Meghan M. Biro| Forbes
It’s almost November 11th. Pop quiz: does the holiday honor Armistice Day, the day when WW1 officially ended (although hostilities continued for some time)? Does it mean Veterans’ Day, the US recognition of Armistice Day meant to honor all veterans of all foreign wars? Or Is it just a day off between Halloween and Christmas, without the pesky relatives?
It’s why you hear drummers practicing in the distance as you sit in your city apartment or country home. There are always wars, always veterans, always heroes, but there aren’t enough of us to recognize their sacrifice. And right now, they particularly need our help as they navigate the course from military service to civilian life and new careers.
I travel quite a bit these days. Walk through a major airport and you sometimes see military people eating alone, sometimes at the lowest-cost burger joint in the place. Go into a doctors’ office, especially here in the elite Northeast and many other places across the country, and you’ll see a military officer waiting his or her turn calmly while all eyes slide away from contact, as well-dressed parents block their kids’ view of the person in uniform. I’ve seen this happen and not many years ago – as in recently. I would like to think we are far beyond these old school stereotypes; sometimes they are alive and well.
A year ago I would have called it awkward but unavoidable. Now it’s seeming more like a scandal in process, largely because we have still not, as a nation, formulated a way, as a country and a people, of bringing our veterans back into the fold of day-to-day life not only with honor, but also with dignity, and paying jobs.
Some companies have taken action, notably Jobvite, with its Apps for Heroes initiative; Johnson & Johnson; J.P. Morgan Chase, and Amazon, all of whom have pledged to employ returning veterans. Of course the government is in the mix with the Defense Department’s Military to Civilian Skills Certification Program, designed to provide vets with work certifications and credentialing necessary to secure private-sector jobs after long military stints.
How can we bring people back home? How can we recognize their service to our country, and us, with honor without conflating this simple and gracious recognition with our own personal and political beliefs about war and militarism? Creating jobs is not about politics – it’s much larger than this and impacts all of us.
It is really pretty simple. Soldiers are people in uniform. ‘People’ is the key word – they are our brothers and sisters and friends and leaders. We may not agree with wars, politics and military budgets, but we can at least agree on this: we are all human.
It turns out many CEOs, who are people by the way, have military backgrounds or training. The founder of FedEx, Frederick Smith, was a marine forward air controller in Vietnam. Smith came from a well-off family and went to Yale before Vietnam. But it was in Vietnam that he came to understand logistics. He went on to found FedEx in 1971.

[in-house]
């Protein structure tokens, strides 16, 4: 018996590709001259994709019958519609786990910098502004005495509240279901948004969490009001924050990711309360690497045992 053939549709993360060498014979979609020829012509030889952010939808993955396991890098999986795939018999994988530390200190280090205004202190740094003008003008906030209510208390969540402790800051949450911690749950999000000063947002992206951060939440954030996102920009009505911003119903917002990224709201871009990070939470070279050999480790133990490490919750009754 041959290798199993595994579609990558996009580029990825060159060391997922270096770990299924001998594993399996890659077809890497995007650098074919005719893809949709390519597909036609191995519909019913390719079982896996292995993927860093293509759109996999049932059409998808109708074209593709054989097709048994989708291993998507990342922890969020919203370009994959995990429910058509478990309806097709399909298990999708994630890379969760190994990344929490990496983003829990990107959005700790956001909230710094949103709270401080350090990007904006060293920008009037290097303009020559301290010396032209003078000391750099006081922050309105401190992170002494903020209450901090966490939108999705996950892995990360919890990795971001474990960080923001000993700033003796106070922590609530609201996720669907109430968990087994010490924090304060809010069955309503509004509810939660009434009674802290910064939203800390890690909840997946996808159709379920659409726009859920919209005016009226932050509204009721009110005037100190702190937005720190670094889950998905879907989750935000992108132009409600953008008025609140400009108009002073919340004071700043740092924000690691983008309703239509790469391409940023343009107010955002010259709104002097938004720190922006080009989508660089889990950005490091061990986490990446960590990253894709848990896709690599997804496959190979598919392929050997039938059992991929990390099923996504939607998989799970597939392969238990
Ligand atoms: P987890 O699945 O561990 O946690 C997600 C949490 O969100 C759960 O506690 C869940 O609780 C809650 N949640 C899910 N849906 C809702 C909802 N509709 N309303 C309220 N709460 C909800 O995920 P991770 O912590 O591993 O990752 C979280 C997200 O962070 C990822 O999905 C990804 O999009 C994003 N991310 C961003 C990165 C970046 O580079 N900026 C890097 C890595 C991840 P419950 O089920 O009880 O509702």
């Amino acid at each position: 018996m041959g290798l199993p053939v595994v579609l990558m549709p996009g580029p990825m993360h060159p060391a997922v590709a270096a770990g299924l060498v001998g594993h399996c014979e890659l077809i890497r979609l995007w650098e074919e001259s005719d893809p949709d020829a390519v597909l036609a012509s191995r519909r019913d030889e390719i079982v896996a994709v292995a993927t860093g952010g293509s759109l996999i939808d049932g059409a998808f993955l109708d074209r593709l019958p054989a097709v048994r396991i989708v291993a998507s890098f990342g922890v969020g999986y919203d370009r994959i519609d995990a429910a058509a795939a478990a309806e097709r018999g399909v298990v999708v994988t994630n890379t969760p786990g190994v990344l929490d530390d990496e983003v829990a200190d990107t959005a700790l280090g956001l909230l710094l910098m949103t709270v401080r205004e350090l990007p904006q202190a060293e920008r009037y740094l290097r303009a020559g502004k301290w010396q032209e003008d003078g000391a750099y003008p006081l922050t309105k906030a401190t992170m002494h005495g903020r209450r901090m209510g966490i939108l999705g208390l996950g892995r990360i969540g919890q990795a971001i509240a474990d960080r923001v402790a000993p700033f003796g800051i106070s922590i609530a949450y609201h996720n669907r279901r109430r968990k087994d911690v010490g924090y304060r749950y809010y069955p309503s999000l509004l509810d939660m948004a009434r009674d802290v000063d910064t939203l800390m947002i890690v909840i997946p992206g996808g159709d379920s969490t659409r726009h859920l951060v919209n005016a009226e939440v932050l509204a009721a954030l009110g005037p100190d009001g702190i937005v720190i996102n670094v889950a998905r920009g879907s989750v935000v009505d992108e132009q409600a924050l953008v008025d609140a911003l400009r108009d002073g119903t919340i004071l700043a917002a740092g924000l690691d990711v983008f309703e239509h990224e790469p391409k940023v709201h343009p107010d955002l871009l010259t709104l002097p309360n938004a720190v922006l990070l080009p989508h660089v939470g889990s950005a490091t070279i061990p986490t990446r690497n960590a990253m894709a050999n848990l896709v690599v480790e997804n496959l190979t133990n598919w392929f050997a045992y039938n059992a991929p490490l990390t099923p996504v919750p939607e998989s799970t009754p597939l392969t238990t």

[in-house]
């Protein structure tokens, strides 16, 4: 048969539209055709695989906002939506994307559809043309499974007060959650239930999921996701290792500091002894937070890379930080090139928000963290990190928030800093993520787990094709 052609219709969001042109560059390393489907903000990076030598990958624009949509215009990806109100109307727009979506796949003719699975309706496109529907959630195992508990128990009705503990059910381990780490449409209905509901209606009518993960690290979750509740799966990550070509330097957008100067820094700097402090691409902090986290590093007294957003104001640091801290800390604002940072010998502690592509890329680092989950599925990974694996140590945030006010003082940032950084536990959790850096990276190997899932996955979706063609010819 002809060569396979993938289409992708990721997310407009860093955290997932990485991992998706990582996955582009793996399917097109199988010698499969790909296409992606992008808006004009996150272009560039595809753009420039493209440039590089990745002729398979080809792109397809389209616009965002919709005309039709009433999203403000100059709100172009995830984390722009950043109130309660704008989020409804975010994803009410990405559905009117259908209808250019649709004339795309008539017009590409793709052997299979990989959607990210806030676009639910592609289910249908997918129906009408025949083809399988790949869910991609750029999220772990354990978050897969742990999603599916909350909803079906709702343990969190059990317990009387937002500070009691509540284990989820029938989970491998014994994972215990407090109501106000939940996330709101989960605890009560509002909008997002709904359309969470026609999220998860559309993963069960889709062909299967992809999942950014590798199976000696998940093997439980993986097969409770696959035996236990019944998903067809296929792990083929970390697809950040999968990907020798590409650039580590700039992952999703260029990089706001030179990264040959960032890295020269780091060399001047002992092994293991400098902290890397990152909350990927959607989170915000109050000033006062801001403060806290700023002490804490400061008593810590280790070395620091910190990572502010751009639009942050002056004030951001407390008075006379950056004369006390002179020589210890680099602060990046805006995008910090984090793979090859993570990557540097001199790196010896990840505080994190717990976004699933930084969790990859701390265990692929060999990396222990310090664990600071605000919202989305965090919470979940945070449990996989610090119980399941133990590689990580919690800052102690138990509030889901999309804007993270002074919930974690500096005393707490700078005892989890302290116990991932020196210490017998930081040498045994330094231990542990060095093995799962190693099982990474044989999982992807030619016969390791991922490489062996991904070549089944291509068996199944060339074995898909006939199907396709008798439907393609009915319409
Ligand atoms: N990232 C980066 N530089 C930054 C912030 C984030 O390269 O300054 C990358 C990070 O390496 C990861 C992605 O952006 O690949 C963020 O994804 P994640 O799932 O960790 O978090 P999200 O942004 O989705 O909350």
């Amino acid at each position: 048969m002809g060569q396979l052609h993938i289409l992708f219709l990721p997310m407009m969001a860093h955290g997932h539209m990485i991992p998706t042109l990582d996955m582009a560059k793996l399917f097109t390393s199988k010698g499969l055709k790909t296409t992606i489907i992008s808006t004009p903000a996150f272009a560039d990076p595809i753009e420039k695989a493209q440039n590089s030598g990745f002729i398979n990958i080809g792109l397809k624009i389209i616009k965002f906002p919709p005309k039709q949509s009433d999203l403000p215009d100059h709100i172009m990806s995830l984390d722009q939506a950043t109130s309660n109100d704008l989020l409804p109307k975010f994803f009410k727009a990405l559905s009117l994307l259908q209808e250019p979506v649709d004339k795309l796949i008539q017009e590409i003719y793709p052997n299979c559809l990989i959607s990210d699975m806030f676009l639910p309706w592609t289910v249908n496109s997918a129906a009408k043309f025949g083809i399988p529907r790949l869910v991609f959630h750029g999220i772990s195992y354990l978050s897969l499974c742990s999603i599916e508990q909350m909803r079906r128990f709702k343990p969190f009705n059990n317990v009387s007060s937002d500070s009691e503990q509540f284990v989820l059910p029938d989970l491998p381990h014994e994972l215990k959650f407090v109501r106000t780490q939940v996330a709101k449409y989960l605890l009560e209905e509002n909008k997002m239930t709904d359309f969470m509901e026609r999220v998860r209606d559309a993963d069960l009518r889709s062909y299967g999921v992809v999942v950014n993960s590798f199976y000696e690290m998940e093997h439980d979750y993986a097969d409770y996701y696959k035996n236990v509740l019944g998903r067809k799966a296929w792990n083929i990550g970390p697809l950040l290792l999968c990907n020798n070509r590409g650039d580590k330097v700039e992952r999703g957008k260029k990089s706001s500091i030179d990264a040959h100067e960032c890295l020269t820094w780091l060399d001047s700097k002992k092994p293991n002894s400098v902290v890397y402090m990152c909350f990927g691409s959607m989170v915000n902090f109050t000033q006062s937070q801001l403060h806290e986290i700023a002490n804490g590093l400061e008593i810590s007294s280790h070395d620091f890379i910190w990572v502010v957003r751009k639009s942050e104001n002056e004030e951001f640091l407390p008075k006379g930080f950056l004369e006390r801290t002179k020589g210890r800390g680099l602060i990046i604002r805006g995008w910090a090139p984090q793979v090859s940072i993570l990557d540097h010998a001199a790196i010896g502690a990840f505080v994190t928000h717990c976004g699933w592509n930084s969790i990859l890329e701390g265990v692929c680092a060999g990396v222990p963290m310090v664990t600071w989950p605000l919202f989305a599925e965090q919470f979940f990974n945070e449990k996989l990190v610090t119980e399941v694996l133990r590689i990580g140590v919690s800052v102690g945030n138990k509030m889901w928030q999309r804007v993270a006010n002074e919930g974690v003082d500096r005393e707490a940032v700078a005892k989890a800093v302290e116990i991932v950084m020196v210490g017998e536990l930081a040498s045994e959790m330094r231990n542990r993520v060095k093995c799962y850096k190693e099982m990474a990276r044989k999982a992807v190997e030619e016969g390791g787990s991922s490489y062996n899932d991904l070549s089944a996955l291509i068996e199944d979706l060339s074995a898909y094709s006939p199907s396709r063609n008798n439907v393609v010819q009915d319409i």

The military trains people for complex tasks that seem simple in day-to-day life. We think nothing of fixing a drain or putting in storm windows, but imagine the task of repairing fighter aircraft in the field. Many of the skills required are the same – inventory management, planning, supply chain management.
Or repairing a vehicle in the field – machining, welding, supply chain management. Or moving food and medical supplies to forward lines – negotiation, supply chains, people management, security assessment and management. Setting up IT and communications links between forward lines and supply lines? All skills necessary in many IT roles– and skills in which our veterans have been trained that are valued in technology roles.
We learn job skills from many experiences. Military service is one, and one we should recognize as a resume-worthy citation.
Here are five key skills veterans may have which other job applicants may lack:
1) Leadership Platoon leader, group leader, team leader: military veterans work in a highly team-oriented and hierarchical environment. This means they know how to take orders – and when to give them.
2) Grace under pressure If you’re on the front lines in a war, you need to stay calm and function under extreme pressures. It makes some HR and management calamities look trivial – after all what we do is HR/people management, not ER.
3) Performance and results-oriented When you’re in uniform you have a mission, one on which lives may be dependent. Performance and results are non-negotiable. You know how to get things done and you do them.
4) Self-sacrifice I talk a lot here about self-awareness but not often enough about self-sacrifice. Leaders in the military have to watch out for their teams first and themselves second, which is a leadership scenario not always encountered in the Fortune 500.
5) Communication and goal-setting Effective communicators build teams. Leaders set goals and teams accomplish them. You can’t have one without the other.
How can we bring our vets back, find them jobs and acknowledge their service and sacrifice? By treating them as humans first. By recognizing skills for their value, not judging them for where they were acquired. By being bigger hearted, by rejecting small-minded and simplistic views. By being real people working with real people.
It’s almost November 11th – Veteran’s Day. You don’t have to serve in the military to understand the importance of military service, and of treating veterans well. Being a leader means truly understanding and being educated on the angles. So open your hearts, minds and job openings to veterans and their considerable skills and training. Do your part. And work for peace. Honor these leaders by taking action and making a real difference.